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Problem with discrete and continuous random variables

  1. Jan 20, 2013 #1
    1. The problem statement, all variables and given/known data
    A binary information source produces 0 and 1 with equal probability. The output of the source, denoted as X, is transmitted via an additive white Gaussian noise (AWGN) channel. The output of the channel, denoted as Y, satisfies Y = X + N, where the random noise N has the distribution [itex]\mathcal{N}(0,0.1)[/itex].

    a) If the channel outputs 0.2, what is the probability that 0 is the source output and what is the probability that 1 is the source output

    b) If the channel output is 0.2 and you are required to make a guess on the source output, what is your guess and why?

    2. Relevant equations
    Not entirely sure

    3. The attempt at a solution
    I've tried framing this question a few different ways, but every time I can't make sense of it.

    Setting it up exactly like the question is asked, it's simply asking to find the probabilities that X = 0 and X = 1, given that Y = 0.2. To solve that, I think I would need to find the conditional distribution of X, using

    [itex]f_{X|Y}(x|y) = \frac{f(x,y)}{f_Y(y)}[/itex]

    But for that, I need the joint PDF of X and Y. As far as I can tell, X would be a Bernoulli distribution, but since N is a normal distribution, I don't know how you can find their sum in the first place to get a PDF for Y at all. I've never seen an example of adding a discrete and continuous RV together and I don't really understand how it would work at all, so this is where this approach falls apart for me.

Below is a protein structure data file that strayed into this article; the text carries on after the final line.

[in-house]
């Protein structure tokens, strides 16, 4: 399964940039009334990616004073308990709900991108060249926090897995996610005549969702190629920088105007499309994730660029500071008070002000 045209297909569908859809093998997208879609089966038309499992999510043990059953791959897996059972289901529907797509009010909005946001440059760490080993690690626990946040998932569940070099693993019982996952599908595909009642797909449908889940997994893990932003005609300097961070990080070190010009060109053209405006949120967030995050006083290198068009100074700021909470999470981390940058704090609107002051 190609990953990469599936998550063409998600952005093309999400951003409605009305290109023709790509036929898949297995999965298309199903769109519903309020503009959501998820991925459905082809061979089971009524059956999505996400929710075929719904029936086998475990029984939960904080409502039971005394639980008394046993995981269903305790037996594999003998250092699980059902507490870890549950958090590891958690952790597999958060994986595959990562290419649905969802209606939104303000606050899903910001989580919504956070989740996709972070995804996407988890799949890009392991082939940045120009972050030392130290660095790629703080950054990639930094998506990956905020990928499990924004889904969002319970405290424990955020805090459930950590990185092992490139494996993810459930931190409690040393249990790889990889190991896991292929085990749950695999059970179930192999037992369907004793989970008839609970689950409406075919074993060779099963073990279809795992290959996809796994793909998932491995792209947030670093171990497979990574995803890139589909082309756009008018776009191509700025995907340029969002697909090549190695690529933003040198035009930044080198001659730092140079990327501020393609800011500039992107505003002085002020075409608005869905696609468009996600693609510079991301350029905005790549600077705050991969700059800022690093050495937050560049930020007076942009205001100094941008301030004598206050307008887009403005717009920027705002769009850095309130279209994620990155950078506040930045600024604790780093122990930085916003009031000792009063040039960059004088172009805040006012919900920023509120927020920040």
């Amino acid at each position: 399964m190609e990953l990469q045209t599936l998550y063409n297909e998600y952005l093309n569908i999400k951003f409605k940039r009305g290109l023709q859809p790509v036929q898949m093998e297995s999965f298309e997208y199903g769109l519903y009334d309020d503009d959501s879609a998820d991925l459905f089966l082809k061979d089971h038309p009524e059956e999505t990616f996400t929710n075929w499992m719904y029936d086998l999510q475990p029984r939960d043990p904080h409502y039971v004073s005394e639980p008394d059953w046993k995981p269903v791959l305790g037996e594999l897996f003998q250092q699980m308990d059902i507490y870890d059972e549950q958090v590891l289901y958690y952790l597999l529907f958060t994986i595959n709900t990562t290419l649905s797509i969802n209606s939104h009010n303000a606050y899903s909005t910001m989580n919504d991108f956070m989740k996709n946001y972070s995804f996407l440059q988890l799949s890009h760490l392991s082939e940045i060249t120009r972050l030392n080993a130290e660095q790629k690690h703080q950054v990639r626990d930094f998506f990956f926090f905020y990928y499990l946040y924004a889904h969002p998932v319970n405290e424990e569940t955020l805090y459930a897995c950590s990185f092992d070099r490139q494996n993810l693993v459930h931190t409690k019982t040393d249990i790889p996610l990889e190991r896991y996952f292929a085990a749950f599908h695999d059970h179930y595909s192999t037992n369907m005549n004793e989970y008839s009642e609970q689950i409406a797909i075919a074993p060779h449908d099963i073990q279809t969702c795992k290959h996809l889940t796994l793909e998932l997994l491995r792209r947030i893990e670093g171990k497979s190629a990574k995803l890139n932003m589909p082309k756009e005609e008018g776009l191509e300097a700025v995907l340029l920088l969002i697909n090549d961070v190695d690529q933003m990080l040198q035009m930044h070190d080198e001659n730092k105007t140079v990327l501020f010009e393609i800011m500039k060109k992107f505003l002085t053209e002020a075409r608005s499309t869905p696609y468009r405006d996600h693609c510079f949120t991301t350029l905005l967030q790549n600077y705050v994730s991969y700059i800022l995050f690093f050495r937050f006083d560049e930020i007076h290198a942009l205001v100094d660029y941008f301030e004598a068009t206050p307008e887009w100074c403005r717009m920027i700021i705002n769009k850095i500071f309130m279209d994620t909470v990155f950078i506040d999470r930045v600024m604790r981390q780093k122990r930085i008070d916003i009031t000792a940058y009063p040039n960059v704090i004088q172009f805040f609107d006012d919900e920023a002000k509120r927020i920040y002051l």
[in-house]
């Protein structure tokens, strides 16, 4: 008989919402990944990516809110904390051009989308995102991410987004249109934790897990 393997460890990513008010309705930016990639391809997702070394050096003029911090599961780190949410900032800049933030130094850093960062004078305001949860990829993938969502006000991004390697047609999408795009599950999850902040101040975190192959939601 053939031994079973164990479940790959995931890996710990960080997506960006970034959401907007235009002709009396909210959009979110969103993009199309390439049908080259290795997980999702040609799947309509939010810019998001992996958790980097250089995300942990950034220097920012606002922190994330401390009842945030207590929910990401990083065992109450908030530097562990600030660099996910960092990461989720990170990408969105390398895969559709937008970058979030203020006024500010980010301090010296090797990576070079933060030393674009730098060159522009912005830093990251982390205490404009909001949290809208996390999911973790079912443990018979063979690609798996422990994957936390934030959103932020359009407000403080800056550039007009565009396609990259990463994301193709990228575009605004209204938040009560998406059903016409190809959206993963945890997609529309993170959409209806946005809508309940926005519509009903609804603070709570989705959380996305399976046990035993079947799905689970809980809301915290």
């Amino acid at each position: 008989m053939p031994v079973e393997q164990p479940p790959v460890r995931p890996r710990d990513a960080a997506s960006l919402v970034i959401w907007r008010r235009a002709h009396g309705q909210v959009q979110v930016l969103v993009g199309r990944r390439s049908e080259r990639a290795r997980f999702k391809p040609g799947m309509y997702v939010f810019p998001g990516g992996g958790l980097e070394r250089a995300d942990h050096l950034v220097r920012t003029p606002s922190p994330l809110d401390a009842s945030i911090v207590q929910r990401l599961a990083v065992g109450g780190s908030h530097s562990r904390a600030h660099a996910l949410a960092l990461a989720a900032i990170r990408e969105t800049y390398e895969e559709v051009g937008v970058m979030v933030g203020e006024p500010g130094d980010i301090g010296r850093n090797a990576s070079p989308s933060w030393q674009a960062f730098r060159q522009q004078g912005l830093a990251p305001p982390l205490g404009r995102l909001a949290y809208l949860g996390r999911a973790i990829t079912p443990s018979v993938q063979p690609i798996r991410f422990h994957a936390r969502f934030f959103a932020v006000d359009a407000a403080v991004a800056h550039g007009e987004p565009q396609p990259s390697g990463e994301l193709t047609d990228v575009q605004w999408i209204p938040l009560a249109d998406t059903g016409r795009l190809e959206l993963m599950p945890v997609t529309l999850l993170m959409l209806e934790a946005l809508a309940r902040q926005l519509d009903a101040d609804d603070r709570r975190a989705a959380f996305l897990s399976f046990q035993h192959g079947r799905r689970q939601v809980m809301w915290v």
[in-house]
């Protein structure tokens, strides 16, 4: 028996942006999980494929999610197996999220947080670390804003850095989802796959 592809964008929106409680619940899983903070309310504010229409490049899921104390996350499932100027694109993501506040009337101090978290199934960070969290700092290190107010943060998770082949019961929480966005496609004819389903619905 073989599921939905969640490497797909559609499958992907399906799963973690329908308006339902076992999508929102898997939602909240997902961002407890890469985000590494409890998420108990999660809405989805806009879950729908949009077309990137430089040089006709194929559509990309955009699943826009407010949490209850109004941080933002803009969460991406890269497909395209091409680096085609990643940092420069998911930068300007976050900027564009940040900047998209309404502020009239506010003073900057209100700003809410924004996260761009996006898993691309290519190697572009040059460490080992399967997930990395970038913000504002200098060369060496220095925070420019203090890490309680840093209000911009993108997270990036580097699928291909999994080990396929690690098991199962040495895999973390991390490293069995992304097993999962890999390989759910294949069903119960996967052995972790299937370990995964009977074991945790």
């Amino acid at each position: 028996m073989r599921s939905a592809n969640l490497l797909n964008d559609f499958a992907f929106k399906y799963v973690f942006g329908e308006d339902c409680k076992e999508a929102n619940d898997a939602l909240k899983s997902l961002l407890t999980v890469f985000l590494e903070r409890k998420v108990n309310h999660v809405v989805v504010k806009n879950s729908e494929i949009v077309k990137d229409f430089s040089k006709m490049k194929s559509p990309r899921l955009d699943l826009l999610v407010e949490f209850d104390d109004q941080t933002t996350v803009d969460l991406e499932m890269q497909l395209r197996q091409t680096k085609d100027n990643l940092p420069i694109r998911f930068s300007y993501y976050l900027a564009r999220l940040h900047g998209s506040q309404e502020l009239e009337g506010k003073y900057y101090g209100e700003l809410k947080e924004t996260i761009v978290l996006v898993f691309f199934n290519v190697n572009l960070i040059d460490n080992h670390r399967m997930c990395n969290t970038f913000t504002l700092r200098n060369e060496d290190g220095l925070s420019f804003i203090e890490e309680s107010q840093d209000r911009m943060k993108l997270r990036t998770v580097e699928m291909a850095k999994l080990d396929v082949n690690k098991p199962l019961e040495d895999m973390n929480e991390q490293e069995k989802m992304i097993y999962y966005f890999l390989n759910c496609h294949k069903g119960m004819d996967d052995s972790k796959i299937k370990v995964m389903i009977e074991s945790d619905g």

The more I look at the question though, the more I think there is no answer though. Instead of solving it like above, I tried looking at it more generally. The source will only produce an output of exactly 1 or exactly 0, and the output from the channel is exactly 0.2. For this to be satisfied, wouldn't the noise component need to be exactly 0.2 or 0.8? And since the noise is a continuous distribution, wouldn't it have 0 probability (by definition) of taking on an exact value? The fact that part b) implies that you might get an ambiguous answer from part a) makes me think this might be right, but I'm not really confident in my logic arriving at this step. It is obviously more likely for the noise to equal 0.2 instead of 0.8, but I just don't know if it's possible to figure out the relationship exactly.
     
  2. jcsd
  3. Jan 20, 2013 #2

    Ray Vickson

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    Homework Helper

    Since N is "continuous", the probability of having output = 0.2 exactly is zero. Nevertheless, 0.2 was observed!

    To make sense of this, say that the observed output is in an interval (0.2-h, 0.2+h) where h > 0 is very small. That interval has nonzero probability. Given that you observe it, what are the chances that X = 0 or X = 1?
     
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